After Peter healed a lame beggar in Solomon’s portico, he preached to the astounded crowds the miracle gathered. His message must have pierced their hearts, for over and over he emphasized their responsibility for Christ’s death. YOU deliver him to Pilate. YOU denied the Holy and Righteous One. YOU requested Pilate release a murderer instead of Christ. YOU killed the Author of life. The crowd must have been shattered at the realization of their guilt before God.
But then, holding out hope to them, he said, “And now brothers, I know that you acted in ignorance” (Acts 3.17). This didn’t mean they were any less guilty, but pointed to the mercy and long-suffering nature of God. They killed his son, yet God focused on their ignorance.
Peter’s words echo the Christ’s from the cross: “Father, forgive them, for they know not what they do.” Though murdering an innocent man they didn’t realize the depth of their sin in crucifying God’s Son, and based on their ignorance Jesus pleaded for mercy.
Paul too experienced God’s mercy toward his ignorance: “though formerly I was a blasphemer, persecutor, and insolent opponent…I received mercy because I had acted ignorantly in unbelief” (1 TI 1.13).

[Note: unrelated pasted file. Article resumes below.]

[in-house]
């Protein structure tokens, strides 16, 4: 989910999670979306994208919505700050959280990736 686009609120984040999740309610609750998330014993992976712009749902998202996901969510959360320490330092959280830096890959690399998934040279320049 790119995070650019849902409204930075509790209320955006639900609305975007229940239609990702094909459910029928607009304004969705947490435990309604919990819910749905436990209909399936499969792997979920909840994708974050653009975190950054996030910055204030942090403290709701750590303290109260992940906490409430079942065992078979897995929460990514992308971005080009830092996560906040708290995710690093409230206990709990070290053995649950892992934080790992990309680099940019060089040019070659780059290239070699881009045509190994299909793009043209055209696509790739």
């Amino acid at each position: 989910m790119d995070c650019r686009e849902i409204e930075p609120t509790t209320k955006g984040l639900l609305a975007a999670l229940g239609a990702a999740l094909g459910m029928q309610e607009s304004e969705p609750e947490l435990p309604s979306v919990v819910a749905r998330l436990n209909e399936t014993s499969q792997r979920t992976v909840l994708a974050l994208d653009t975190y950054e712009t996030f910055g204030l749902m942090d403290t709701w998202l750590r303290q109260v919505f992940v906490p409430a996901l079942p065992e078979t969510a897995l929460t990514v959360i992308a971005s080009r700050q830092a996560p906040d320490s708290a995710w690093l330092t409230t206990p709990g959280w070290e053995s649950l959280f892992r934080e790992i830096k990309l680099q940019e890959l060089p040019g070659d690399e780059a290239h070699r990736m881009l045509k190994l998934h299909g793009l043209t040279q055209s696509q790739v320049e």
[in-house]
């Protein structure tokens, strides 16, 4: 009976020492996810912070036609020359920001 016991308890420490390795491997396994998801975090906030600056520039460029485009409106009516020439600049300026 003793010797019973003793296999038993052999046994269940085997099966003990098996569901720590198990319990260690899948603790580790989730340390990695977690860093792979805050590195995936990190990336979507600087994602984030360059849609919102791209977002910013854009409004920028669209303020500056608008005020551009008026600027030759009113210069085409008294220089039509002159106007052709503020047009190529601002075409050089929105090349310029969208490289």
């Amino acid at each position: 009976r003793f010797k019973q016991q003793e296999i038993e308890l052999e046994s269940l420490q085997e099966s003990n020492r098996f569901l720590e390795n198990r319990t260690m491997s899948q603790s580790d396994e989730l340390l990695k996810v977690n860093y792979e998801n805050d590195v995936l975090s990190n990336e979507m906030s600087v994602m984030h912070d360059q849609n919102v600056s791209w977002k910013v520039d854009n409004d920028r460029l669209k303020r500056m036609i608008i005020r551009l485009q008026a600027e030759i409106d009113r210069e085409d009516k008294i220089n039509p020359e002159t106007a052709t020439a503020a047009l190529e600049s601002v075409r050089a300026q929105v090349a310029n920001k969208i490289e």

I’m so grateful the Lord is so merciful and patient with us in our IGNORANCE!
He was patient with me for years as I lived in rebellion against him. I didn’t consciously say, “I’m going to rebel against God,” or, “I hate God and willfully reject him.” But I did reject him, repeatedly. I did many things I knew were wrong, and many I didn’t know were wrong. But Jesus was merciful to me in my ignorance.
Even as a Christian I still sin in ignorance and fail to do all the good I should. What mercy God shows me.
I must be patient and forbearing with others. Maybe they didn’t mean that comment to be offensive. Maybe they’re just having an off day. Maybe they’re under a lot of pressure and didn’t mean to snap at me. Maybe they misunderstood me.
If God overlooks my sins of ignorance, should I not overlook the sins others commit in ignorance?